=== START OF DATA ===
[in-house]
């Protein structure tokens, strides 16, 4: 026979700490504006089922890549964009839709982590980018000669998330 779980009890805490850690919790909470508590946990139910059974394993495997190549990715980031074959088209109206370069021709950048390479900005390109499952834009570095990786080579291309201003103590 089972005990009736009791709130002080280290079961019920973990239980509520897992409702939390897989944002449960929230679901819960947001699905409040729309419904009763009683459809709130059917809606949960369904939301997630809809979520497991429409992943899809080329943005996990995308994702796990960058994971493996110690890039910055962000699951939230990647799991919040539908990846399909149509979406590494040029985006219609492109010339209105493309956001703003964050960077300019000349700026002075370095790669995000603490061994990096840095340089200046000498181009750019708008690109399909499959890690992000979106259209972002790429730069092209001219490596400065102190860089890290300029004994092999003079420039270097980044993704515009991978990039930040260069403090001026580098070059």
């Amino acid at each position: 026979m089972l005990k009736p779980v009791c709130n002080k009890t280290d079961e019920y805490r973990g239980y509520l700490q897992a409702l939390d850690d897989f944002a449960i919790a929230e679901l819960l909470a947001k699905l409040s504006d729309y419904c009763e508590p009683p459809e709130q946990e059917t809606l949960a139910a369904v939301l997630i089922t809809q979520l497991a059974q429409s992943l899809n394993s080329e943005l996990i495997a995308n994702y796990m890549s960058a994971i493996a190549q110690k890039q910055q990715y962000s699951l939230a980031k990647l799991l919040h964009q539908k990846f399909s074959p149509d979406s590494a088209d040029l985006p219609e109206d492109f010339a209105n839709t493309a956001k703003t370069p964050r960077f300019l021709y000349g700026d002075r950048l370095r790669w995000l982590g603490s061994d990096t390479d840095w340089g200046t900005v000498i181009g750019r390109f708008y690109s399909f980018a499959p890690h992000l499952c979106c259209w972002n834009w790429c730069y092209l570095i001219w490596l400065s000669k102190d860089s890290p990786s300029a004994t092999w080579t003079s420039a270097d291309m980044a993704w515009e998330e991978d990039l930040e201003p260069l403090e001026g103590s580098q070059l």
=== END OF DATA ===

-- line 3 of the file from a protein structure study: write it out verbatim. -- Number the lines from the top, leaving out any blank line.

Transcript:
């Amino acid at each position: 026979m089972l005990k009736p779980v009791c709130n002080k009890t280290d079961e019920y805490r973990g239980y509520l700490q897992a409702l939390d850690d897989f944002a449960i919790a929230e679901l819960l909470a947001k699905l409040s504006d729309y419904c009763e508590p009683p459809e709130q946990e059917t809606l949960a139910a369904v939301l997630i089922t809809q979520l497991a059974q429409s992943l899809n394993s080329e943005l996990i495997a995308n994702y796990m890549s960058a994971i493996a190549q110690k890039q910055q990715y962000s699951l939230a980031k990647l799991l919040h964009q539908k990846f399909s074959p149509d979406s590494a088209d040029l985006p219609e109206d492109f010339a209105n839709t493309a956001k703003t370069p964050r960077f300019l021709y000349g700026d002075r950048l370095r790669w995000l982590g603490s061994d990096t390479d840095w340089g200046t900005v000498i181009g750019r390109f708008y690109s399909f980018a499959p890690h992000l499952c979106c259209w972002n834009w790429c730069y092209l570095i001219w490596l400065s000669k102190d860089s890290p990786s300029a004994t092999w080579t003079s420039a270097d291309m980044a993704w515009e998330e991978d990039l930040e201003p260069l403090e001026g103590s580098q070059l």